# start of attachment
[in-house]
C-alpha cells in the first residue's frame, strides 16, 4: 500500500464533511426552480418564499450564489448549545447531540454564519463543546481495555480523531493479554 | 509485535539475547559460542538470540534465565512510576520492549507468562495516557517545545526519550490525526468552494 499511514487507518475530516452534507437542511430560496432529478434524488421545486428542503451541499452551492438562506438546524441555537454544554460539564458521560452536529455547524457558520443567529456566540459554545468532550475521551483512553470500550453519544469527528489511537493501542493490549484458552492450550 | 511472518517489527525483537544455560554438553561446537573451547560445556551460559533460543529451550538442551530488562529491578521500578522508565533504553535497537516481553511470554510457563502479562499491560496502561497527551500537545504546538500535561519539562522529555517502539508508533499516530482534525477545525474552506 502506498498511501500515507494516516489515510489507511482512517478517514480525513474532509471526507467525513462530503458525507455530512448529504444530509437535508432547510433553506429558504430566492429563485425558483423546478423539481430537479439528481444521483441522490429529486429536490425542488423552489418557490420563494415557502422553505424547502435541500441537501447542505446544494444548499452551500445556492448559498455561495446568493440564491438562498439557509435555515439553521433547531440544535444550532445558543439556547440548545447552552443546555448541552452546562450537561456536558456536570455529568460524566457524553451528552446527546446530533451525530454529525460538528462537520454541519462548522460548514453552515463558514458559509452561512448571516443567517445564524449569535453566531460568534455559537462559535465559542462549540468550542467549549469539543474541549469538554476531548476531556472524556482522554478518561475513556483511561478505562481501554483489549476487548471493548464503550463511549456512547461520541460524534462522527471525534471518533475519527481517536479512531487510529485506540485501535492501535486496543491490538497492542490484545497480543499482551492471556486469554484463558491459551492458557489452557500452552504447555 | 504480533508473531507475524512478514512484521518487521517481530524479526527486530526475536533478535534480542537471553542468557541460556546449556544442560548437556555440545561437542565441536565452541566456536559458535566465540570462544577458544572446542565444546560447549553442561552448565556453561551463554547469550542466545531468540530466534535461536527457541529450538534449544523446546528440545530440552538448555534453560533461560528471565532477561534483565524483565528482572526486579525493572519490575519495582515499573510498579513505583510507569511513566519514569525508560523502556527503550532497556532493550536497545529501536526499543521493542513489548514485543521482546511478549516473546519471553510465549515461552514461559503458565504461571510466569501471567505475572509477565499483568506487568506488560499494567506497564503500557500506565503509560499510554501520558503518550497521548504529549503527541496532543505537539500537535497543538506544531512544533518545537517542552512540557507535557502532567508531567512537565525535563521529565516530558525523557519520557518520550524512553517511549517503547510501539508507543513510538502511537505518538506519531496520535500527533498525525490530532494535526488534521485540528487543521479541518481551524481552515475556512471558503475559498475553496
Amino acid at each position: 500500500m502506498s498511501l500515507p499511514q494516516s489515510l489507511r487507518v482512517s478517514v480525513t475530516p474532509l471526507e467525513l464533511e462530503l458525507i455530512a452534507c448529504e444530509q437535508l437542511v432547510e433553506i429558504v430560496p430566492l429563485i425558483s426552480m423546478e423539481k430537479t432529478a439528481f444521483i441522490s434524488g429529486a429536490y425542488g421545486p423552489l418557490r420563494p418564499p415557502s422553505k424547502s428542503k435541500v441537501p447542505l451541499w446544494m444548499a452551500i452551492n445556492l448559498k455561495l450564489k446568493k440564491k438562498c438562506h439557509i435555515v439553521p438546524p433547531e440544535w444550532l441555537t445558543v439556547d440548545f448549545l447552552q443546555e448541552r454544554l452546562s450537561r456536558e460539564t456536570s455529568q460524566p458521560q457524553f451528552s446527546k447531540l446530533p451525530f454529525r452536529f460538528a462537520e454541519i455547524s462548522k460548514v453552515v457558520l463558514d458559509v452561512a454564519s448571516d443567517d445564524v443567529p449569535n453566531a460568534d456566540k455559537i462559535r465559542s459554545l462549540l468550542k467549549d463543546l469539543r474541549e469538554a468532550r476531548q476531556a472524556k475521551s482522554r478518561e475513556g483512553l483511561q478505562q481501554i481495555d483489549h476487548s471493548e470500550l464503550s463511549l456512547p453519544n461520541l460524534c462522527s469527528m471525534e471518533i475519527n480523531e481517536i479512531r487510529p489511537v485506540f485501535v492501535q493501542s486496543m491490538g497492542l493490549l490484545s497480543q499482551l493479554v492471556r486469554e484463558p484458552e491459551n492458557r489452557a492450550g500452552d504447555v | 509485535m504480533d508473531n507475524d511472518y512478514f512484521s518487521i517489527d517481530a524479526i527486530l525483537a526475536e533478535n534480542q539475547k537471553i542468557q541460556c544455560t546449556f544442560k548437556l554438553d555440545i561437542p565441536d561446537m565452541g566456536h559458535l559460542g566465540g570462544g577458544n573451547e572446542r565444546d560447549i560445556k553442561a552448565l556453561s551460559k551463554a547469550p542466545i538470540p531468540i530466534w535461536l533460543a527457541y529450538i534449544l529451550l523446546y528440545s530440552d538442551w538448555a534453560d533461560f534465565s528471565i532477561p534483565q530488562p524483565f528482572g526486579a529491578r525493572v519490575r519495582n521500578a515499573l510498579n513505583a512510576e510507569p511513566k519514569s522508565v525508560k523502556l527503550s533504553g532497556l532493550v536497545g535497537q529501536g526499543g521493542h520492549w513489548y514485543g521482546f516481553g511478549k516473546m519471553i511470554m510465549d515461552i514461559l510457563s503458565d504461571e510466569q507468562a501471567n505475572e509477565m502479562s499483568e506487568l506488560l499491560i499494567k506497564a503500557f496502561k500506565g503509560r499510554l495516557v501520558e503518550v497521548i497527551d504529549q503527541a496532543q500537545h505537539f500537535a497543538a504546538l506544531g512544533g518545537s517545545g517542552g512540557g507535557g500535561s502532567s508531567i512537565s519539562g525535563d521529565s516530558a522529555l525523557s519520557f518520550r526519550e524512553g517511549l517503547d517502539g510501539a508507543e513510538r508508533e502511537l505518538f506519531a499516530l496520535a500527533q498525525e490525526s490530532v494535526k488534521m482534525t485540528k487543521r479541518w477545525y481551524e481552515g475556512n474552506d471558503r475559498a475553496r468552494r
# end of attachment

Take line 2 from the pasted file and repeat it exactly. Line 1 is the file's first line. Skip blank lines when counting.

C-alpha cells in the first residue's frame, strides 16, 4: 500500500464533511426552480418564499450564489448549545447531540454564519463543546481495555480523531493479554 | 509485535539475547559460542538470540534465565512510576520492549507468562495516557517545545526519550490525526468552494 499511514487507518475530516452534507437542511430560496432529478434524488421545486428542503451541499452551492438562506438546524441555537454544554460539564458521560452536529455547524457558520443567529456566540459554545468532550475521551483512553470500550453519544469527528489511537493501542493490549484458552492450550 | 511472518517489527525483537544455560554438553561446537573451547560445556551460559533460543529451550538442551530488562529491578521500578522508565533504553535497537516481553511470554510457563502479562499491560496502561497527551500537545504546538500535561519539562522529555517502539508508533499516530482534525477545525474552506 502506498498511501500515507494516516489515510489507511482512517478517514480525513474532509471526507467525513462530503458525507455530512448529504444530509437535508432547510433553506429558504430566492429563485425558483423546478423539481430537479439528481444521483441522490429529486429536490425542488423552489418557490420563494415557502422553505424547502435541500441537501447542505446544494444548499452551500445556492448559498455561495446568493440564491438562498439557509435555515439553521433547531440544535444550532445558543439556547440548545447552552443546555448541552452546562450537561456536558456536570455529568460524566457524553451528552446527546446530533451525530454529525460538528462537520454541519462548522460548514453552515463558514458559509452561512448571516443567517445564524449569535453566531460568534455559537462559535465559542462549540468550542467549549469539543474541549469538554476531548476531556472524556482522554478518561475513556483511561478505562481501554483489549476487548471493548464503550463511549456512547461520541460524534462522527471525534471518533475519527481517536479512531487510529485506540485501535492501535486496543491490538497492542490484545497480543499482551492471556486469554484463558491459551492458557489452557500452552504447555 | 504480533508473531507475524512478514512484521518487521517481530524479526527486530526475536533478535534480542537471553542468557541460556546449556544442560548437556555440545561437542565441536565452541566456536559458535566465540570462544577458544572446542565444546560447549553442561552448565556453561551463554547469550542466545531468540530466534535461536527457541529450538534449544523446546528440545530440552538448555534453560533461560528471565532477561534483565524483565528482572526486579525493572519490575519495582515499573510498579513505583510507569511513566519514569525508560523502556527503550532497556532493550536497545529501536526499543521493542513489548514485543521482546511478549516473546519471553510465549515461552514461559503458565504461571510466569501471567505475572509477565499483568506487568506488560499494567506497564503500557500506565503509560499510554501520558503518550497521548504529549503527541496532543505537539500537535497543538506544531512544533518545537517542552512540557507535557502532567508531567512537565525535563521529565516530558525523557519520557518520550524512553517511549517503547510501539508507543513510538502511537505518538506519531496520535500527533498525525490530532494535526488534521485540528487543521479541518481551524481552515475556512471558503475559498475553496